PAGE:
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April 28, 2005

NEW ZEALAND: Trade group criticises government emissions testing decision

The Motor Industry Association (MIA), a grouping of new car importers, has criticised a New Zealand government decision to abandon in-field testing of vehicle emission levels, originally planned to begin in 2006. The government said the project would have been plagued by accuracy problems.

The Motor Industry Association (MIA), a grouping of new car importers, has criticised a New Zealand government decision to abandon in-field testing of vehicle emission levels, originally planned to begin in 2006. The government said the project would have been plagued by accuracy problems.

“This is a huge cop-out, and an admission that our vehicle fleet is so decrepit that a meaningful measurement of emission levels would be too difficult to administer,” said MIA CEO Perry Kerr. “Frankly, we’re very disappointed but not surprised. There has never been any real incentive to reduce the age of the fleet, to maintain old vehicles in good condition or particularly to ensure that worn out catalytic converters are replaced.”

“The government is fast running out of options to satisfy the requirements of the Kyoto Protocol that they so hastily signed up to,” added Kerr. “Although they make a lot of noise about ethanol being one of the answers, the simple fact is that the fuel companies cannot endorse it because well over half the vehicle fleet (imported used cars, mostly from Japan) cannot be guaranteed to use an ethanol mix without incurring problems. Obviously the fuel suppliers don’t need or want that responsibility.”

The MIA said the only way the government can now have a serious effect on the emission levels of the NZ vehicle fleet is to implement an age ban on used imported vehicles.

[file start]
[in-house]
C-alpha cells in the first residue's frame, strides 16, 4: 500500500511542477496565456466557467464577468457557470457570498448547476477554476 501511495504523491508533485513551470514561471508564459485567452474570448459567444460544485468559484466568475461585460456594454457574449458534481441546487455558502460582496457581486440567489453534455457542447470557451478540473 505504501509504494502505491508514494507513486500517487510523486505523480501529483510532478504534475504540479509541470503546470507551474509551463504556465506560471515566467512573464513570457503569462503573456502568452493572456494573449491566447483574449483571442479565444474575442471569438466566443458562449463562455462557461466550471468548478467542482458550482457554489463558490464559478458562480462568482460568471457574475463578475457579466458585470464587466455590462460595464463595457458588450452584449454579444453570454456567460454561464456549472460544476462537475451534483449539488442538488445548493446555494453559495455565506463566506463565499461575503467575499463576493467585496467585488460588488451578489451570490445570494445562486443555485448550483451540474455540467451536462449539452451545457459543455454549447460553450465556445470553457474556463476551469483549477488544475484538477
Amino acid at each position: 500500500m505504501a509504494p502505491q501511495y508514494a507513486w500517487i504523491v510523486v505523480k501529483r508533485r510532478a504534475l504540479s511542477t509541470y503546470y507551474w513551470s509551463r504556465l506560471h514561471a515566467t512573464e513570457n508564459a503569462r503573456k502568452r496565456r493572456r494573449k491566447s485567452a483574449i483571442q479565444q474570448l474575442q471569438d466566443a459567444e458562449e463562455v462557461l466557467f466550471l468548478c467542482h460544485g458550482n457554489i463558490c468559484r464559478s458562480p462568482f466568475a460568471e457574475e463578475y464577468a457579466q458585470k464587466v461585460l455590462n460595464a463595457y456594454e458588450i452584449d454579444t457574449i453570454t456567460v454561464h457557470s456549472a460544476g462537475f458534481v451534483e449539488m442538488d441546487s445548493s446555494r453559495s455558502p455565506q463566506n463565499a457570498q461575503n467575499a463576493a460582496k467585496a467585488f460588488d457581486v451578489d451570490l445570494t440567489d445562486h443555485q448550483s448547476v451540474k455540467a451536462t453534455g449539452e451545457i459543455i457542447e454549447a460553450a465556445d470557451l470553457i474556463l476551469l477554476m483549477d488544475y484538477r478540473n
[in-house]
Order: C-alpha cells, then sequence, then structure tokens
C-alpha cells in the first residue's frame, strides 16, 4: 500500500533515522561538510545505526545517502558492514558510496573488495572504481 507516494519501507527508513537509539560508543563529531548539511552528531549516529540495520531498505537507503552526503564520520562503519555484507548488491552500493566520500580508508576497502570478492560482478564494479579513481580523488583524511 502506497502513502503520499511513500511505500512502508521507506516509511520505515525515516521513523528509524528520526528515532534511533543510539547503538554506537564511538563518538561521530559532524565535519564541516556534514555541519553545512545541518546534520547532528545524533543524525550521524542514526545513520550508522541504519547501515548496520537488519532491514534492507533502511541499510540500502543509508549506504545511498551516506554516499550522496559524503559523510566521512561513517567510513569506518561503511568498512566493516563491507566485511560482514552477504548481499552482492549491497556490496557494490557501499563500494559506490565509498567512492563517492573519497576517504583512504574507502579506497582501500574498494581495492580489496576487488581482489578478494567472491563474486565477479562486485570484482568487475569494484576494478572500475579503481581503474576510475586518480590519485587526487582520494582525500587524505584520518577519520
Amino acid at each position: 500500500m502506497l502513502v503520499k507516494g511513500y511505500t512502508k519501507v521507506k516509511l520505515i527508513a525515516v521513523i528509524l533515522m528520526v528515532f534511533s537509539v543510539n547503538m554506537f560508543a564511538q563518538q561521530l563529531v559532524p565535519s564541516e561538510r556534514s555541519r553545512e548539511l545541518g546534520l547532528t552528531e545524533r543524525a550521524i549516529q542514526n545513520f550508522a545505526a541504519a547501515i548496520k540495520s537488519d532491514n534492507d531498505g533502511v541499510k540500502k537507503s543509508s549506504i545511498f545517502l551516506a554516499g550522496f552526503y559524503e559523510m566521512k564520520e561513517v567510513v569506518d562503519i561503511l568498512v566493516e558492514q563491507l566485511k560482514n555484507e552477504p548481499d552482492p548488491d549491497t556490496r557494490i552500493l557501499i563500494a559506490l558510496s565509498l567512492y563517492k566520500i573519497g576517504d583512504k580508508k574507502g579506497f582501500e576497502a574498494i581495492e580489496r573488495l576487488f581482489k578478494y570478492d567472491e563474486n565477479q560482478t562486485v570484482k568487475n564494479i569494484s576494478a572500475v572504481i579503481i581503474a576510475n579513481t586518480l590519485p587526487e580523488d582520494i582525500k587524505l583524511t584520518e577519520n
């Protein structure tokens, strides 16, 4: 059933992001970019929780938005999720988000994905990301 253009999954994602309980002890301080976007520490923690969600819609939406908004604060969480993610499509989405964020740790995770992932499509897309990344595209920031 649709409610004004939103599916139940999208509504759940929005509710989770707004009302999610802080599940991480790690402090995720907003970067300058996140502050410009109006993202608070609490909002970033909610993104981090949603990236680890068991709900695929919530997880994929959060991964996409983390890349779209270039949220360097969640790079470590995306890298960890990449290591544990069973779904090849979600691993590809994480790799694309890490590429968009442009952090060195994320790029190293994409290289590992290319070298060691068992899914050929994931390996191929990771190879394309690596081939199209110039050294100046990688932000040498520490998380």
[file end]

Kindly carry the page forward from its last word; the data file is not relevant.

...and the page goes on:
“The fleet continues to get older, driven by the increasingly elderly 4WDs [SUVs] that continue to escape the loophole of the fontal impact rules,” said Kerr. “This is being exacerbated by the recent lack of legislative changes in Japan – the vehicle manufacturers are now moving well ahead of government requirements in both safety and emissions, and New Zealand is the loser due to our ‘Wild West” vehicle importing rules.”

“We urgently need some government action that will at least establish a minimum level of vehicle anti-pollution technology that can be imported into this country. We see a rolling seven-year age ban for used imports as the initial step,” added Kerr.

New Zealand requires only that an imported vehicle complies with emission standards applicable in its country of manufacture at the time it was built. For used imported vehicles, such emission standards could be a decade old.

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